Such was the doctrine of Jesus. But in revealing this system of morals to man, it was not the design of Providence to change his nature. It left him as he had been created—left him with all the passions and propensities of his degenerate condition since the fall. It was consistent with the Divine purpose that the operation of this system should be slow and gradual; that its conflict with the powers of the earth should be long protracted; that it should be perverted by heresies and schisms; that it should be encumbered with the most portentous and incredible absurdities; that it should be for centuries oppressed and persecuted; and that after having overcome principalities and powers, and, in defiance of Roman despotism, seated itself upon the throne of the Caesars, it should encounter the shock of a vile and sordid imposture. It was consistent with the Divine purpose that, by the operation of this system, all these should be slowly and gradually overcome.
In the seventh century of the Christian era a wandering Arab, of the lineage of Hagar, the Egyptian, combining the powers of transcendent genius with the preternatural energy of a fanatic and the fraudulent spirit of an impostor, proclaimed himself as a messenger from Heaven, and spread desolation and delusion over an extensive portion of the earth. Adopting, from the sublime conception of the Mosaic law, the doctrine of one omnipotent God, he connected indissolubly with it the audacious falsehood, that he was himself his prophet and apostle. Adopting, from the new revelation of Jesus, the faith and hope of immortal life, and of future retribution, he humbled it to the dust by adapting all the rewards and sanctions of his religion to the gratification of the sexual passion. He poisoned the sources of human felicity at the fountain, by degrading the condition of the female sex, and the allowance of polygamy; and he declared undistinguishing and exterminating war as a part of his religion against all the rest of mankind. The essence of his doctrine was violence and lust; to exalt the brutal over the spiritual part of human nature.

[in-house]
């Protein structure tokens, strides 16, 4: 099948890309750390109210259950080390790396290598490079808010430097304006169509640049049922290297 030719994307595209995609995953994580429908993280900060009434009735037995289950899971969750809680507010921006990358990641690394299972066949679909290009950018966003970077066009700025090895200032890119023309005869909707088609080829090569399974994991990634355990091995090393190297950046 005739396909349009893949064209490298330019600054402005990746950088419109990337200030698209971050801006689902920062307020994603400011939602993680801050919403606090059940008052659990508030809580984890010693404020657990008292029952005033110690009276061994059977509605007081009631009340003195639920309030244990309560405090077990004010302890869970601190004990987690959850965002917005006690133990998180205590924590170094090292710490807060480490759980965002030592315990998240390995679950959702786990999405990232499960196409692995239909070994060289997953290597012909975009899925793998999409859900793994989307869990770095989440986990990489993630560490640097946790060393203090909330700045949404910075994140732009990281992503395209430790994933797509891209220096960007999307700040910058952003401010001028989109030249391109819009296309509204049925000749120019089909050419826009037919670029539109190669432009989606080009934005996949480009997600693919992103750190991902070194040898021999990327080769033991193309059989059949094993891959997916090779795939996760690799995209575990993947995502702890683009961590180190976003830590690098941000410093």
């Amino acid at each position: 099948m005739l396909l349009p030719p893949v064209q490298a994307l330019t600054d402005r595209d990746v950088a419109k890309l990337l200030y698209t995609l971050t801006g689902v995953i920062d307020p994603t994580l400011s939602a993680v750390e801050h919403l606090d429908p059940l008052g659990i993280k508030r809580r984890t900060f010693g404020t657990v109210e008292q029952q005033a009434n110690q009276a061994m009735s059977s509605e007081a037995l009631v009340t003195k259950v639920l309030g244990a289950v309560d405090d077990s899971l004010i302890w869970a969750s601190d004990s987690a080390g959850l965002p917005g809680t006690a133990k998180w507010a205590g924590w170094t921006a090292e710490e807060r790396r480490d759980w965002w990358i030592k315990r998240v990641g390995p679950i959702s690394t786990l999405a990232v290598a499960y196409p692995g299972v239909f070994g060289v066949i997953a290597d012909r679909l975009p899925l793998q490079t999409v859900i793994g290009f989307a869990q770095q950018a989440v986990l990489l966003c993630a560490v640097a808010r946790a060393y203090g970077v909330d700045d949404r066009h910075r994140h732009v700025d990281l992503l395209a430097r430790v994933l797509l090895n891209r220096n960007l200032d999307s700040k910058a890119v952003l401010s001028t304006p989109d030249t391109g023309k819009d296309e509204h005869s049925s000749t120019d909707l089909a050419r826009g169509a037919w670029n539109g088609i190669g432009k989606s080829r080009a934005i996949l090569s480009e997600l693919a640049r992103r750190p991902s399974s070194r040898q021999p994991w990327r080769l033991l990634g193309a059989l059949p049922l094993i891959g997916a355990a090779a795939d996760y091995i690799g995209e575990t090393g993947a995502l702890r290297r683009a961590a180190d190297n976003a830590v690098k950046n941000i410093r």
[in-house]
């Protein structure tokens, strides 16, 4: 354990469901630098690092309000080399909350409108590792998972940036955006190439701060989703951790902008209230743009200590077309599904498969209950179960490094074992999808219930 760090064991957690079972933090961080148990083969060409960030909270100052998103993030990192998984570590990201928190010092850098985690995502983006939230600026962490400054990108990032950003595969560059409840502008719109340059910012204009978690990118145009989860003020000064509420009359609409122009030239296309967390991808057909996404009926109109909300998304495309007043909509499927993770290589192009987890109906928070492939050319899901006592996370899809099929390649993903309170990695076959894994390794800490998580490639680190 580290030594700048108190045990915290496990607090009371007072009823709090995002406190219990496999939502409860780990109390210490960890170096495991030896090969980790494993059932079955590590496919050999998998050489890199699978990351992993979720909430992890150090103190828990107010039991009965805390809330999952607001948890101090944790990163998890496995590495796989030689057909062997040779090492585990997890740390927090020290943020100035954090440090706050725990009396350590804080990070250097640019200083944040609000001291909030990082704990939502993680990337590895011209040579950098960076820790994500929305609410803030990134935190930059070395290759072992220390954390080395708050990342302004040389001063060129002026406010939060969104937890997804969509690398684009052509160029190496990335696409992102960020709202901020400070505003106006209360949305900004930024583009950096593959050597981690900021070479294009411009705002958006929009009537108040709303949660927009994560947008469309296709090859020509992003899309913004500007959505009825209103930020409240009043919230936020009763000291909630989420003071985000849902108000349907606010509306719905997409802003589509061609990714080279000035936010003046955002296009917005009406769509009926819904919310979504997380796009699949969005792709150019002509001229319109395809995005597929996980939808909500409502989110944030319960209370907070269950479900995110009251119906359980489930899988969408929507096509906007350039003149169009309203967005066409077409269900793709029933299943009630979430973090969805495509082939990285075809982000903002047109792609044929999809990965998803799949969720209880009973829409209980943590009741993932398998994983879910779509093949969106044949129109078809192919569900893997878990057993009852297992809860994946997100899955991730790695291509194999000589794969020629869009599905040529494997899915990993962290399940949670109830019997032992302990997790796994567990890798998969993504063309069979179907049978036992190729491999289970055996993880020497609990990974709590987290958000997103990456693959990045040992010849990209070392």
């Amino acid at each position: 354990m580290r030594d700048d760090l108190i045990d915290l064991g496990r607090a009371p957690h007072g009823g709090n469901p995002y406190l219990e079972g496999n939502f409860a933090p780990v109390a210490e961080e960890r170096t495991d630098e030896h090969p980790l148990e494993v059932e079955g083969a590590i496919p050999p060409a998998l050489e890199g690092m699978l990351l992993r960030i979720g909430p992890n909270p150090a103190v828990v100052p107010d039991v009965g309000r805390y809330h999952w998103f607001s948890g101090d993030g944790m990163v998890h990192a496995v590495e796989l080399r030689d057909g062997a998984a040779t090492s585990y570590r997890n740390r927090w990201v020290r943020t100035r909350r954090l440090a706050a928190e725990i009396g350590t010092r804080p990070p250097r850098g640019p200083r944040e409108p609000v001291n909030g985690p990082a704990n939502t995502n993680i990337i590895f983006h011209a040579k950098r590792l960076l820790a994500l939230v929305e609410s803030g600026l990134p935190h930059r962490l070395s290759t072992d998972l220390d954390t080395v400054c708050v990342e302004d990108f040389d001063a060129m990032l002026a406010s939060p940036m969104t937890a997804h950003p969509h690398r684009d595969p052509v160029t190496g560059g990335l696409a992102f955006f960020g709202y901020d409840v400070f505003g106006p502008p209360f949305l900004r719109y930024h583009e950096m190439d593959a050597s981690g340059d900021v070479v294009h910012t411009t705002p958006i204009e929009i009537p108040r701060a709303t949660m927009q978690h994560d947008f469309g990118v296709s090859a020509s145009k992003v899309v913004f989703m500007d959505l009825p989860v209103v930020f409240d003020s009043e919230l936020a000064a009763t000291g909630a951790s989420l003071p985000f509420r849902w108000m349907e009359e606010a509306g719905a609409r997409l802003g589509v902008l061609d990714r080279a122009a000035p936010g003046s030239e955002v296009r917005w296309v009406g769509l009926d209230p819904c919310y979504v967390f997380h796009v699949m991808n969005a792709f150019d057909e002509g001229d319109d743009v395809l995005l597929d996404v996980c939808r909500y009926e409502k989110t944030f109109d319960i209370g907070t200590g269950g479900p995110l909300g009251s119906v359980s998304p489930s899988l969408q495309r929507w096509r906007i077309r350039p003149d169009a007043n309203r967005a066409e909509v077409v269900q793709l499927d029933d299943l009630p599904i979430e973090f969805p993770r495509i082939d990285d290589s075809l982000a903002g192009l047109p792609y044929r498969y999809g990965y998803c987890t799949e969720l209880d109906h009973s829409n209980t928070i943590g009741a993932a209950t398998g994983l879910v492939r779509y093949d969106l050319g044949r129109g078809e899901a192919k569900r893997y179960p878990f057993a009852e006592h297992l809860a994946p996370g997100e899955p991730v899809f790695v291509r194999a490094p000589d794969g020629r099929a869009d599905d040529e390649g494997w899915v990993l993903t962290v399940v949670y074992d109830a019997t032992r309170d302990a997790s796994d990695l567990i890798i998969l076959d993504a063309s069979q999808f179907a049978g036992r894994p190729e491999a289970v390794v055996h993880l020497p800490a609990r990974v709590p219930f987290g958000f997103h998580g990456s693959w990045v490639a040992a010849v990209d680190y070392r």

Between these two religions, thus contrasted in their characters, a war of more than twelve hundred years has already raged. That war is yet flagrant; nor can it cease but by the extincture of that imposture, which has been permitted by Providence to prolong the degeneracy of man. While the merciless and dissolute are encouraged to furnish motives to human action, there never can be peace on earth and good will toward men. The hand of Ishmael will be against every man, and every man’s hand against him.*
*Bold text is the editor’s emphasis: all other non-standard formatting is original to the 1830 article.
John Quincy Adams, “Unsigned essays dealing with the Russo-Turkish War, and on Greece”, written while JQA was in retirement, before his election to Congress in 1830, originally published in The American Annual Register for 1827-28-29 (New York, 1830), Chapters X–XIV: 267–402. Excerpts taken from the reprinted article in The United States Democratic Review, Vol. 36, No. 5 (November, 1855), 375–380. View the complete article on the Web: Making of America, Cornell University. http://cdl.library.cornell.edu/cgi-bin/moa/moa-cgi?notisid=AGD1642-0036-95